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Faculty Spotlight: Rebecca Sadun, MD, PhD

Friday, March 13, 2020
Rebecca Sadun, MD, PhD

This week's Faculty Spotlight shines on Rebecca Sadun, MD, PhD, assistant professor of medicine and pediatrics in the Division of Rheumatology. Sadun discusses how she became interested in adult and pediatric rheumatology in medical school when she became intrigued by data showing that children with chronic conditions are at high risk for disease flares during adolescence, primarily for psychosocial reasons. She knew early on that she wanted to pursue MedPeds training in order to help adolescents and young adults through the challenging times of transition from pediatric to adult care. Notably, she has worked in conjunction with the Department of Family Medicine in developing a Young Adult Rheumatology Clinic to assist lupus and other complex patients with transition to adult care. 

How long have you been at Duke? How did you decide to come here?
I’ve been at Duke just shy of 10 years--first as a MedPeds resident, then as an adult and pediatric rheumatology fellow, and currently as faculty with a joint appointment in the Departments of Medicine and Pediatrics, with my time divided equally between the two Divisions of Rheumatology. I came to Duke because I wanted to be a combined adult and pediatric rheumatologist: Duke not only has a phenomenal MedPeds program (in large part due to such strong categorical residency programs on both sides), but has also trained more adult and pediatric rheumatologists than any other institution.

What are your responsibilities within the Division of Rheumatology? What does a typical day for you look like?
I am currently 80% research and 20% clinical (divided equally between pediatric rheumatology and adult rheumatology), and in July, I became the Associate Program Director for the Pediatric Rheumatology Fellowship. The only thing “typical” about a day for me at this point is my hustling between three offices in three different buildings.

What made you decide to pursue adult and pediatric medicine, and rheumatology in particular?
In medical school I became intrigued by data showing that children with chronic conditions are at high risk for disease flares during adolescence, for reasons that are psychosocial more so than biological. Patients are also extremely vulnerable when it comes time for them to transfer from pediatric to adult care. I knew early on that I wanted to pursue MedPeds training in order to help adolescents and young adults through these challenging transitions. Rheumatology appealed to me because of my interests in immunology and autoimmunity--and chronic rheumatic diseases are an ideal arena in which to offer longitudinal care and the psychosocial support needed to help adolescents and young adults learn how to succeed in the adult healthcare system.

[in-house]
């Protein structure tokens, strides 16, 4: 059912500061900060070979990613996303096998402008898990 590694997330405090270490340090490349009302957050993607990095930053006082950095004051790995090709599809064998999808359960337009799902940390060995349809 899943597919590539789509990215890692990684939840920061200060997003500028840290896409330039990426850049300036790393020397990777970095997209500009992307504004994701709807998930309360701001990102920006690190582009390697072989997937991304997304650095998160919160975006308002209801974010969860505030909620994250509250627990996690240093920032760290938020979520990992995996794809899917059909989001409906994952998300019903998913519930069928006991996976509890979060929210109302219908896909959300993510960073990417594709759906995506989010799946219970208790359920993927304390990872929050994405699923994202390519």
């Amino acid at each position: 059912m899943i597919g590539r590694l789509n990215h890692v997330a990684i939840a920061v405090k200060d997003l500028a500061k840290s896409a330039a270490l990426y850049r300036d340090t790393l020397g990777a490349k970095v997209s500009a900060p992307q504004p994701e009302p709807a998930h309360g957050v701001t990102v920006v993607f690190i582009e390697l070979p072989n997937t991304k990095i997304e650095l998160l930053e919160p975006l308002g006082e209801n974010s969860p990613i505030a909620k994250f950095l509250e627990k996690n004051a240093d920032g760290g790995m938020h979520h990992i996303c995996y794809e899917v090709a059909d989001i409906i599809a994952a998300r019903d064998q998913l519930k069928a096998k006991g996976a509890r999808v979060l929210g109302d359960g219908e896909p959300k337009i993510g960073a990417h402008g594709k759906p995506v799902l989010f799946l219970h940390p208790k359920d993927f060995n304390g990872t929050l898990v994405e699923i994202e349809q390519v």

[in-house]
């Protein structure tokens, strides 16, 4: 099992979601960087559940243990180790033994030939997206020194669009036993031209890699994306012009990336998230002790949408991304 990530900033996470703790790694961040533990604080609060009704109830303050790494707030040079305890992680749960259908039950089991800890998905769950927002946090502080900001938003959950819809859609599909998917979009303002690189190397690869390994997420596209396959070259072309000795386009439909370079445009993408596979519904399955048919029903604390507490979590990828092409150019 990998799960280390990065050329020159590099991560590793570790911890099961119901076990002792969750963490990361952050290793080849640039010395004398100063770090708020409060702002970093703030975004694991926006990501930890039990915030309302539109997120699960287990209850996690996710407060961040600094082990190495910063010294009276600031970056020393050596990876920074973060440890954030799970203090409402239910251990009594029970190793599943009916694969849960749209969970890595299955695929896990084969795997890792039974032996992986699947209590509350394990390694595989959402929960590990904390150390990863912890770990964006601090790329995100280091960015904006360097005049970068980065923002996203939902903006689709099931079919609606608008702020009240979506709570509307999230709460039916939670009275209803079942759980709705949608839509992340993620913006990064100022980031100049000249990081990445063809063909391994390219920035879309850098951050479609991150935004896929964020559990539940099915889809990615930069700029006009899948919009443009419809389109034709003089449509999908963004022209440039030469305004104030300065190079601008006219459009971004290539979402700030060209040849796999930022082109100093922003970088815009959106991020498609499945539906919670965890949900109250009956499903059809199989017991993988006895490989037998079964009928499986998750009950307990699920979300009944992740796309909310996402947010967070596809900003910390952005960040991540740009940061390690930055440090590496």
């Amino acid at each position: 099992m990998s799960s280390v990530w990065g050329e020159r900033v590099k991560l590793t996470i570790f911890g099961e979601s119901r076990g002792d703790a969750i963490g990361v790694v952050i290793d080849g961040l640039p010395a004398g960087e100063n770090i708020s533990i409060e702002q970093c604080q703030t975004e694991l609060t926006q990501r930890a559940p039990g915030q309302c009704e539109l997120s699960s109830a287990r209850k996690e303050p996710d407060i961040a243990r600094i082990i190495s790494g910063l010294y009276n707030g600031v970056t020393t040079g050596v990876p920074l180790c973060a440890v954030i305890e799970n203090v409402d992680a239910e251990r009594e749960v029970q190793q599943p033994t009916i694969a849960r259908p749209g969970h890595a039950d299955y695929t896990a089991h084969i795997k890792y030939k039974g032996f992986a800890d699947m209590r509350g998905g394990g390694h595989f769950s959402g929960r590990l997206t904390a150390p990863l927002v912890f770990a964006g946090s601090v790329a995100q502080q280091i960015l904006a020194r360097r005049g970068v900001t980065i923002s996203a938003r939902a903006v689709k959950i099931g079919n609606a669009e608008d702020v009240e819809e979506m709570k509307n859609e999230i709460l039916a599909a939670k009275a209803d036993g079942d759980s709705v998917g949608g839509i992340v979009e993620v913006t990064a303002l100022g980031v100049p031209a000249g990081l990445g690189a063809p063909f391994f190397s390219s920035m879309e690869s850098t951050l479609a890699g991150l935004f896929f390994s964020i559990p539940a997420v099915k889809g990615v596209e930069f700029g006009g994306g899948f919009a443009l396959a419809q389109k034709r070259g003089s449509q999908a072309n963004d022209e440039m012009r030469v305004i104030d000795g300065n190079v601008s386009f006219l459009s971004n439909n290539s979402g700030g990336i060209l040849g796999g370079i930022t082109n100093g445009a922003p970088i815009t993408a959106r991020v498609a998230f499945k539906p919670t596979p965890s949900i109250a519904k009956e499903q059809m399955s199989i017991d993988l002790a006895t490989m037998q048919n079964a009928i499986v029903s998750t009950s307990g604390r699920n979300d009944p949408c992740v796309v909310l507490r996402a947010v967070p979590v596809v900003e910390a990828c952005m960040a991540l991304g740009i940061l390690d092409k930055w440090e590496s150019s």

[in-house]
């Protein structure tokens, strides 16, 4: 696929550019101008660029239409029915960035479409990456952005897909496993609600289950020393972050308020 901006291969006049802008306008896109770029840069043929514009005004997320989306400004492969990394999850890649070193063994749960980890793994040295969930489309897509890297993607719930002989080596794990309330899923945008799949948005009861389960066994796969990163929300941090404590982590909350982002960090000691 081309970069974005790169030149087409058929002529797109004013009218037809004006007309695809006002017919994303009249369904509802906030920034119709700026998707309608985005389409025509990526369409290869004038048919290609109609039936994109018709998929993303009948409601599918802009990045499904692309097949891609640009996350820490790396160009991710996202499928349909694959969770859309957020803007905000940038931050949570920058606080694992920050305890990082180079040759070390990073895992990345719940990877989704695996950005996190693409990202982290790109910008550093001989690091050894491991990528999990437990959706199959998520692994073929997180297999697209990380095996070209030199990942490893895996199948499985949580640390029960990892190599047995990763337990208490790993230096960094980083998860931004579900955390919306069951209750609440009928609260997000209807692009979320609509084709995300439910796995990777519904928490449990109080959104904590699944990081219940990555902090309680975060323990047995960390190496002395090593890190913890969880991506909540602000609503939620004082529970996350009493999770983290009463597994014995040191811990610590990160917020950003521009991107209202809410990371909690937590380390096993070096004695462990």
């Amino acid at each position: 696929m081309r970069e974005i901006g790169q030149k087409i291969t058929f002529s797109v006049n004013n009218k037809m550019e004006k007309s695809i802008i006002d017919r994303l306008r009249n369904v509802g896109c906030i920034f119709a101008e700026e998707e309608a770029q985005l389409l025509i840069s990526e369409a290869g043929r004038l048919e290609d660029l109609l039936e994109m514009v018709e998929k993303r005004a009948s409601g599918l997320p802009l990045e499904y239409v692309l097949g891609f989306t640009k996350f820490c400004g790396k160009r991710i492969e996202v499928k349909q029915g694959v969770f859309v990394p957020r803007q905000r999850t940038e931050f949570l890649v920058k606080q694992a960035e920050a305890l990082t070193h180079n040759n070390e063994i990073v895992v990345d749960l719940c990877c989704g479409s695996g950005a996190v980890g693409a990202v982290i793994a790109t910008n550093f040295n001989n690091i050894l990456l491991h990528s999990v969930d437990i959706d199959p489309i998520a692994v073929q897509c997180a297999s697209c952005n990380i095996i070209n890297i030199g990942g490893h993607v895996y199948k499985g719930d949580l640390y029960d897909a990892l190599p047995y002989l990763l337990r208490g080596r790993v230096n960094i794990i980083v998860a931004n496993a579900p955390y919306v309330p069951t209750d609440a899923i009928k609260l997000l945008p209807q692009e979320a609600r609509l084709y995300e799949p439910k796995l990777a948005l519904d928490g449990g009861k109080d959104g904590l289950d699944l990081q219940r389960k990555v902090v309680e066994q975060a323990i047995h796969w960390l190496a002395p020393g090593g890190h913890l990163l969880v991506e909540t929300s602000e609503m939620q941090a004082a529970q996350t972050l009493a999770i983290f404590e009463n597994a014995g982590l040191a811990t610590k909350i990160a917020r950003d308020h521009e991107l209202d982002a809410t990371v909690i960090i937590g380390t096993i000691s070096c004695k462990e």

What’s one thing you wished more of your patients knew about transition?
Learning self-management skills is a little like learning how to drive: You can’t just read the DMV book and be ready overnight--you need practice behind the wheel. Young adults are most successful when they and their parents are deliberate about having them get experience in the driver’s seat, practicing the key skills. . .but with a parent at arm’s reach to watch and lend assistance when needed.

What’s one thing you wished more of your patients knew about rheumatology?
Our field is replete with zebras and grey-zones--sometimes grey zebras. It’s common for us not to be able to give a definitive name to a patient’s symptoms. 

What are your specific interests in the field of rheumatology?
I really enjoy working with adolescent and young adult lupus patients. To assist lupus and other complex patients with transition to adult care, I have developed a Young Adult Rheumatology Clinic in collaboration with the Department of Family Medicine. This clinic provides medically and socially complex young adults with integrated primary care, subspecialty care, and social work care, as well as an element of case management between clinic visits.

Is there any research you are doing or plan on doing? 
My research is focused in two areas: In a collaboration with Dr. Garnett Kelsoe from the Department of Immunology, I am conducting translational research that is investigating differences in B cell biology between pediatric-onset and adult-onset lupus, specifically examining autoreactive B cell populations. In addition, I am doing medical education research related to how best to teach trainees how to help young adults prepare for a successful transition and transfer from pediatric to adult care.

What passions or hobbies do you have outside of work?
My time outside of work is currently consumed by trying to teach my 4-year-old daughter not to touch her face or otherwise acquire and transmit coronavirus SARS-CoV-2.